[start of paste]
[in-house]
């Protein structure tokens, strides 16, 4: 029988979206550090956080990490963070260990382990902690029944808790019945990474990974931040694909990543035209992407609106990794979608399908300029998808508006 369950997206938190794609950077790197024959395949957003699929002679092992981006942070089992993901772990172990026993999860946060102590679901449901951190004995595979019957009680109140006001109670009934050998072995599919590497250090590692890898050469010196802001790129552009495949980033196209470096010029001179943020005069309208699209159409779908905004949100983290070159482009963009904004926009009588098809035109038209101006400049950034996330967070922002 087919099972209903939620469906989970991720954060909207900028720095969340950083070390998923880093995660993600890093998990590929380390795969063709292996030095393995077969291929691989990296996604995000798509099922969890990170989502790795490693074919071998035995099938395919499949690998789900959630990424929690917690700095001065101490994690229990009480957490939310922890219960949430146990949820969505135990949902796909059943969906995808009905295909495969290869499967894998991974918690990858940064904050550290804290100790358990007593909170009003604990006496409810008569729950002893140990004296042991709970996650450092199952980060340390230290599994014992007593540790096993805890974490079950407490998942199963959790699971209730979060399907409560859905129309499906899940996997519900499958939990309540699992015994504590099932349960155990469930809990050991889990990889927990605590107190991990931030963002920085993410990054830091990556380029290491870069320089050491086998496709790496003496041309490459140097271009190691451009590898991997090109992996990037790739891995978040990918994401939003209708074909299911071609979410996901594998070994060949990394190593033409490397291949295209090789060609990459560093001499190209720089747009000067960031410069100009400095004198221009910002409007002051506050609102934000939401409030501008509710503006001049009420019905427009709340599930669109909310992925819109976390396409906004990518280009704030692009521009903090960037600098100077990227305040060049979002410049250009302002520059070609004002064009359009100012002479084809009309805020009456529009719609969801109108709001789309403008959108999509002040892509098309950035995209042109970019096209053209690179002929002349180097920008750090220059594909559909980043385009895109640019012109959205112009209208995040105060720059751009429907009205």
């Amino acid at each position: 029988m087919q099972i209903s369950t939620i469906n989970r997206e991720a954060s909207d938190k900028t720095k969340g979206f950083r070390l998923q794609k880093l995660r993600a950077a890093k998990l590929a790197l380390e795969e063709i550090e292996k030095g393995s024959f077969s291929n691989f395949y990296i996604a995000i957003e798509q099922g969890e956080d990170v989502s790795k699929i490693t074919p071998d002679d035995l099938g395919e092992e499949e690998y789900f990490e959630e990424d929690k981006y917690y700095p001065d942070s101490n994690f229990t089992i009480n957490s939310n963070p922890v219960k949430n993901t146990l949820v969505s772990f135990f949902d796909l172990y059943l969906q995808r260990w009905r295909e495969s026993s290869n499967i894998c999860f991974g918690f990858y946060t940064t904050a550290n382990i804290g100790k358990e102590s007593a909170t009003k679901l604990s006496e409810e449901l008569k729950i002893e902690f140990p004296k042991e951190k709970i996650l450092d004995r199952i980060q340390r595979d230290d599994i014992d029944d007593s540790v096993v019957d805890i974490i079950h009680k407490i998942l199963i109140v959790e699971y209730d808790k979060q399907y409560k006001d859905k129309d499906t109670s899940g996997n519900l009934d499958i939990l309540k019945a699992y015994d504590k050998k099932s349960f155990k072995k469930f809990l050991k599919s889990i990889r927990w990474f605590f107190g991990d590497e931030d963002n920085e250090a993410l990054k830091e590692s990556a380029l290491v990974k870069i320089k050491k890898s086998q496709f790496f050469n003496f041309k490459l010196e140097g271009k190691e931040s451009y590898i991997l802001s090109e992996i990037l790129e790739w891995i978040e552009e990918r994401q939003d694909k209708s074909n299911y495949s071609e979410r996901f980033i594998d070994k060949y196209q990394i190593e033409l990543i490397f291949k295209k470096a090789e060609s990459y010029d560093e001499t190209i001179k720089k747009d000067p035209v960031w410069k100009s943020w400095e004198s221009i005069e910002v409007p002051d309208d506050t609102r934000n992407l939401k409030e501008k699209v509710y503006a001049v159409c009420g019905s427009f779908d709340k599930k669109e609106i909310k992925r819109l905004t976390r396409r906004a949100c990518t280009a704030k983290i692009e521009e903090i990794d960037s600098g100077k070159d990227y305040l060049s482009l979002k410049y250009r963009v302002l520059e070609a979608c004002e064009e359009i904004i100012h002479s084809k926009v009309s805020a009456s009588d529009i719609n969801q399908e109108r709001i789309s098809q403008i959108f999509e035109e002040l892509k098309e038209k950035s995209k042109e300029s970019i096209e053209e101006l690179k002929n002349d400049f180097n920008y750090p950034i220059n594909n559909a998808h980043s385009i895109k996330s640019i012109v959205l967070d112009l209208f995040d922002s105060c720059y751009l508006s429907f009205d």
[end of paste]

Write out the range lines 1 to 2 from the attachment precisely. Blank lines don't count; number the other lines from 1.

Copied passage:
[in-house]
């Protein structure tokens, strides 16, 4: 029988979206550090956080990490963070260990382990902690029944808790019945990474990974931040694909990543035209992407609106990794979608399908300029998808508006 369950997206938190794609950077790197024959395949957003699929002679092992981006942070089992993901772990172990026993999860946060102590679901449901951190004995595979019957009680109140006001109670009934050998072995599919590497250090590692890898050469010196802001790129552009495949980033196209470096010029001179943020005069309208699209159409779908905004949100983290070159482009963009904004926009009588098809035109038209101006400049950034996330967070922002 087919099972209903939620469906989970991720954060909207900028720095969340950083070390998923880093995660993600890093998990590929380390795969063709292996030095393995077969291929691989990296996604995000798509099922969890990170989502790795490693074919071998035995099938395919499949690998789900959630990424929690917690700095001065101490994690229990009480957490939310922890219960949430146990949820969505135990949902796909059943969906995808009905295909495969290869499967894998991974918690990858940064904050550290804290100790358990007593909170009003604990006496409810008569729950002893140990004296042991709970996650450092199952980060340390230290599994014992007593540790096993805890974490079950407490998942199963959790699971209730979060399907409560859905129309499906899940996997519900499958939990309540699992015994504590099932349960155990469930809990050991889990990889927990605590107190991990931030963002920085993410990054830091990556380029290491870069320089050491086998496709790496003496041309490459140097271009190691451009590898991997090109992996990037790739891995978040990918994401939003209708074909299911071609979410996901594998070994060949990394190593033409490397291949295209090789060609990459560093001499190209720089747009000067960031410069100009400095004198221009910002409007002051506050609102934000939401409030501008509710503006001049009420019905427009709340599930669109909310992925819109976390396409906004990518280009704030692009521009903090960037600098100077990227305040060049979002410049250009302002520059070609004002064009359009100012002479084809009309805020009456529009719609969801109108709001789309403008959108999509002040892509098309950035995209042109970019096209053209690179002929002349180097920008750090220059594909559909980043385009895109640019012109959205112009209208995040105060720059751009429907009205």